|Adam Lee Hall, allegedly a leader of the local Hells Angels chapter, was arraigned yesterday in Berkshire District Court in Pittsfield along with two other men, not pictured. (The Berkshire Eagle Pool via Associated Press)|
With killings, witness silenced
Prosecutors say 3 Pittsfield men slain over testimony against Hells Angel
On the night Tropical Storm Irene swept through the western part of the state two weeks ago, three Pittsfield men mysteriously went missing. Prosecutors said yesterday that they now know what happened.
They say the men were killed by a member of the Hells Angels and two accomplices, including one with 666 tattooed across his forehead, and their bodies dumped in what authorities described only as an undisclosed burial site.
At the men’s arraignment yesterday in Central Berkshire District Court in Pittsfield, prosecutors said one of the victims was set to testify against the Hells Angel at an upcoming assault trial.
The three defendants - Adam Lee Hall, 34, and allegedly a leader of the local Hells Angels chapter; David Chalue, 44; and Caius Veiovis, 31 - pleaded not guilty and were ordered held without bail. They were charged with three counts of murder, kidnapping, and intimidating a witness.
Chalue and Veiovis are not believed to belong to the Hells Angels. Veiovis was formerly known as Roy Gutfinski, police said.
The bodies of the three victims, who disappeared late last month, were recovered Saturday in Berkshire County. Police arrested and charged the suspects the next day.
One of the slain men, David Glasser, 44, was scheduled to testify against Hall in a trial on charges of luring Glasser to his home and beating him with a baseball bat, prosecutors said. Authorities said the men killed Glasser to silence him and killed the other two men because they were with him.
Berkshire District Attorney David Capeless said the arrests were the culmination of an aggressive, collaborative effort by law enforcement.
“This is the end of the search for David Glasser, Edward Frampton, and Robert Chadwell, but it is also the beginning of our efforts to bring to justice those who are responsible for their deaths, for their families, their friends, and for an entire community of law-abiding citizens,’’ Capeless said.
Frampton was 58; Chadwell was 47. Authorities would not say how they were killed. The bodies were sent to the medical examiner’s office in Boston for autopsies.
The three friends disappeared from Glasser and Frampton’s apartment, where Chadwell was visiting.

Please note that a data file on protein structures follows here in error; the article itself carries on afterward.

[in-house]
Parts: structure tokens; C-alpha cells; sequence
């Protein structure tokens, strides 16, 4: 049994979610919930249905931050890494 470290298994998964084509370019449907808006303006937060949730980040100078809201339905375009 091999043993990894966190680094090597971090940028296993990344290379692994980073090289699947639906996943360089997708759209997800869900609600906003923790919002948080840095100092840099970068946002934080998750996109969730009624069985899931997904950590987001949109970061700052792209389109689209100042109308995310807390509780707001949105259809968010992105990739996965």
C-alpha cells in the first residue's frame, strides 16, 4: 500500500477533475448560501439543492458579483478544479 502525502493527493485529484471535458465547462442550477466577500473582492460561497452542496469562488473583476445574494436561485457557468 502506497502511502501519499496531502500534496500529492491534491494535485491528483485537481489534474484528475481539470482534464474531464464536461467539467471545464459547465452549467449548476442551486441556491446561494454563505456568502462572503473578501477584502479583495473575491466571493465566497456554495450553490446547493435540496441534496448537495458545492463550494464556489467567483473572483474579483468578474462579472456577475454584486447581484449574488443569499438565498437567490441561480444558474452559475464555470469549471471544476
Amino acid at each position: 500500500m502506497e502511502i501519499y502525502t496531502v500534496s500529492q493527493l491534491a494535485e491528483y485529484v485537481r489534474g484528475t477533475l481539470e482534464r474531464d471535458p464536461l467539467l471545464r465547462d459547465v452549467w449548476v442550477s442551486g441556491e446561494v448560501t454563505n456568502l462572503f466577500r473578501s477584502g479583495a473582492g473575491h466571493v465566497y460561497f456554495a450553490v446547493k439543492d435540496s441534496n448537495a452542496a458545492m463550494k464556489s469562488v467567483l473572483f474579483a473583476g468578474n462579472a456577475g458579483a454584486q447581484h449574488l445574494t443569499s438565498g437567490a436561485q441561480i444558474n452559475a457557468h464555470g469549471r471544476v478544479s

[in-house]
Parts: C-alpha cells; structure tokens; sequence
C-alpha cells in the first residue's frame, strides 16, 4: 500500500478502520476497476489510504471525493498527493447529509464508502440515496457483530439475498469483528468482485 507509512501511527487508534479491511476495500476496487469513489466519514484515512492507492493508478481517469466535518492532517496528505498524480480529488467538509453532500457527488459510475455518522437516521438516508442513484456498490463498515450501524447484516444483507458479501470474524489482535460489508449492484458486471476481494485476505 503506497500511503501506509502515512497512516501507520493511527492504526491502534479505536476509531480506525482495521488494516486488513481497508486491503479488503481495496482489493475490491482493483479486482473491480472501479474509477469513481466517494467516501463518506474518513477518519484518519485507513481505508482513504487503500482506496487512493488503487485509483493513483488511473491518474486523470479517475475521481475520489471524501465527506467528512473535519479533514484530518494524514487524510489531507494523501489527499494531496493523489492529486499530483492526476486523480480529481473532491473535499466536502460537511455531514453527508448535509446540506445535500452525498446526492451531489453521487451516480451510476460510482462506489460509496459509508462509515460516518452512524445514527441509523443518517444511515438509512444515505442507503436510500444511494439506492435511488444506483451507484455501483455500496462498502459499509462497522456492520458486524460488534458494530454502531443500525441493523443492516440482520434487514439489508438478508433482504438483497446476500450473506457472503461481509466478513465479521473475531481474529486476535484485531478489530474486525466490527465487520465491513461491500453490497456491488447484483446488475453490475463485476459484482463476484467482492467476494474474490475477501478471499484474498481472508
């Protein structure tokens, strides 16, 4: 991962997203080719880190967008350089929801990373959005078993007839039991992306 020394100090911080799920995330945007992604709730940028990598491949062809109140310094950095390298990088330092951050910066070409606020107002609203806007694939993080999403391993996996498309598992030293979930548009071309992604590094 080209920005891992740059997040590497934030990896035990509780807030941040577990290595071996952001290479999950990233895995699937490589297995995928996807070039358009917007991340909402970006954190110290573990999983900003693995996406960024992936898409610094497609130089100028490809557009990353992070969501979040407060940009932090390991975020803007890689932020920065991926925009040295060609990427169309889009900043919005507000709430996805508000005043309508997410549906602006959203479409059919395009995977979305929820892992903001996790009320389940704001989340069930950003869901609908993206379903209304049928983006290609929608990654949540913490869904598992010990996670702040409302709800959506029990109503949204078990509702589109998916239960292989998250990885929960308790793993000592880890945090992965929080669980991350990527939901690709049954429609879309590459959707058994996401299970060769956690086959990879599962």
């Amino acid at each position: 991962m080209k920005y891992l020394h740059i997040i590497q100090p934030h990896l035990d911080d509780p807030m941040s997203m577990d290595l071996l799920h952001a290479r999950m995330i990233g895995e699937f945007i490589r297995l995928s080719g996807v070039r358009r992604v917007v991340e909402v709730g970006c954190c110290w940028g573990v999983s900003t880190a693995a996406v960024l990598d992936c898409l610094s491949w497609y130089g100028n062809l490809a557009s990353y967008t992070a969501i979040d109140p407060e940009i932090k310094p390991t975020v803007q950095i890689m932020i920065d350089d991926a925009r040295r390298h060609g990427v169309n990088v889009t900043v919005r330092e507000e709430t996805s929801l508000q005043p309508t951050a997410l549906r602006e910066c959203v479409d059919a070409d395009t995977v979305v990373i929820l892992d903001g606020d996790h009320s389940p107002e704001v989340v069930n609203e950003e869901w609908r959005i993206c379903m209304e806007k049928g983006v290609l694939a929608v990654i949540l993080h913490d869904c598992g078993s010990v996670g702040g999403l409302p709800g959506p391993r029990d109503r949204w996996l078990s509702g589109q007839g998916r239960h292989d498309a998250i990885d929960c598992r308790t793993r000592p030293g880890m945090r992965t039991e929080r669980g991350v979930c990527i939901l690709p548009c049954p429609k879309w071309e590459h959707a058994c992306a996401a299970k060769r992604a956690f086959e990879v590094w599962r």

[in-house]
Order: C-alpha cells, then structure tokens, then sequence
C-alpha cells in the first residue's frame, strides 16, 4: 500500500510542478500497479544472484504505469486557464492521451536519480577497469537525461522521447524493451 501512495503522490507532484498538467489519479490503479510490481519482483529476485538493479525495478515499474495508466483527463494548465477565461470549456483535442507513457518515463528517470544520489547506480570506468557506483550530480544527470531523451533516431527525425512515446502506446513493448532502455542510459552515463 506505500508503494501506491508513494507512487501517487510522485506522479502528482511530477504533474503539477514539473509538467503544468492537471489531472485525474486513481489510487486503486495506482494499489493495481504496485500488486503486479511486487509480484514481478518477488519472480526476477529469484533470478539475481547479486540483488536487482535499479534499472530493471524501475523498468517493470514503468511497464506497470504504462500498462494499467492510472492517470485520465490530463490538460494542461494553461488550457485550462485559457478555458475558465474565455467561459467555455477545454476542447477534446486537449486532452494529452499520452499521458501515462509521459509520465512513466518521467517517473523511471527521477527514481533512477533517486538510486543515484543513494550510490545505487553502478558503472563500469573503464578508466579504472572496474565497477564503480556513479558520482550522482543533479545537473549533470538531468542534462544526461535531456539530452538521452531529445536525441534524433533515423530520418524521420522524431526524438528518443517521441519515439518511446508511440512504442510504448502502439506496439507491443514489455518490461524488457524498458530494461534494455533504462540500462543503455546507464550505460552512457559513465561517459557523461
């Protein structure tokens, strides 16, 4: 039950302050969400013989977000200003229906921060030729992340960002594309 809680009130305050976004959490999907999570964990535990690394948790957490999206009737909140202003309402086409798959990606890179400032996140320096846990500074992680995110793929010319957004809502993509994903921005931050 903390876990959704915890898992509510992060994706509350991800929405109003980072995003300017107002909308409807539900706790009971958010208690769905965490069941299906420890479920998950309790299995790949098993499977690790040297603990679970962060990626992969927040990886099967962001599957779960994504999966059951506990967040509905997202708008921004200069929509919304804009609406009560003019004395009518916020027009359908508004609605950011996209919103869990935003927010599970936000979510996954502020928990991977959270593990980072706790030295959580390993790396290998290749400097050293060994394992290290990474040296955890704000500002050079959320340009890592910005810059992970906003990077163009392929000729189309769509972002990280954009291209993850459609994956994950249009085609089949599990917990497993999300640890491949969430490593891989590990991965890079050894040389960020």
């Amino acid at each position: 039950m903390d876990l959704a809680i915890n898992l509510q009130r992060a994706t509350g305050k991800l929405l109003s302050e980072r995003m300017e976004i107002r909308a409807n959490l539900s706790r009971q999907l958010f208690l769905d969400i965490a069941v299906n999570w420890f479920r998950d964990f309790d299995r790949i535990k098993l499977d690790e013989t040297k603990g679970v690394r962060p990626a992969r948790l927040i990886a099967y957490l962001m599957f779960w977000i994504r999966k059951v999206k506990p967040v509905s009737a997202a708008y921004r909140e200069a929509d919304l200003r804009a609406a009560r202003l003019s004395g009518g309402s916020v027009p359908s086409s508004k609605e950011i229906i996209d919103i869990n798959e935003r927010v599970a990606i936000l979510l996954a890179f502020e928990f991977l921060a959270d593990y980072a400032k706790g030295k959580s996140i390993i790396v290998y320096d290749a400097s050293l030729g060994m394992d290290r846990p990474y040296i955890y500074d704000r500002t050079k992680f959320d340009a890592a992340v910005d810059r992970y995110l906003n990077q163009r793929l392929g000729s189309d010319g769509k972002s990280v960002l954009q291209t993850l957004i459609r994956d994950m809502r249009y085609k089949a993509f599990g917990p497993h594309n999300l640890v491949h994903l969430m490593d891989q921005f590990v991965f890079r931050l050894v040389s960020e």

The upcoming trial stemmed from allegations that in 2009, Hall asked Glasser to do odd jobs at his house, but then accused him of stealing carburetors and attacked him, according to police. Hall allegedly threatened to kill Glasser unless he signed over the title to his truck, The Berkshire Eagle reported.
Hall then warned the victim that he would “put two bullets in his head’’ if he went to the police, the newspaper reported.
William A. Rota, a Pittsfield lawyer appointed by the court to represent Hall, said his client “stands by his innocence.’’ He said prosecutors had so far provided him little evidence that ties Hall to the slayings.
Rota said Hall has a series of other pending cases and was recently arrested on charges of sexting with an underage teenage girl. Rota said he believed police responded to the allegation aggressively because they already considered Hall a suspect in the men’s disappearance, and he was out on bail from earlier charges.
“It might not have gotten such a robust response, shall we say,’’ he said.
James G. Reardon Jr., the court-appointed attorney for Veiovis, said he had received little information about the slayings or his client’s alleged participation.
Leonard H. Cohen, appointed to represent Chalue, also said he had not yet received discovery from prosecutors.
The investigation is ongoing, and police have obtained search warrants for five locations and two vehicles.
“We will be carefully processing each of these places for evidence of these crimes,’’ Capeless said.
According to court records, Hall met with FBI agents last year and said he would be willing to provide information and wear a wire to implicate other Hells Angels in crimes, including drug and firearms trafficking, in exchange for a lighter sentence.
The FBI declined, saying he was “much too dangerous,’’ the court records stated.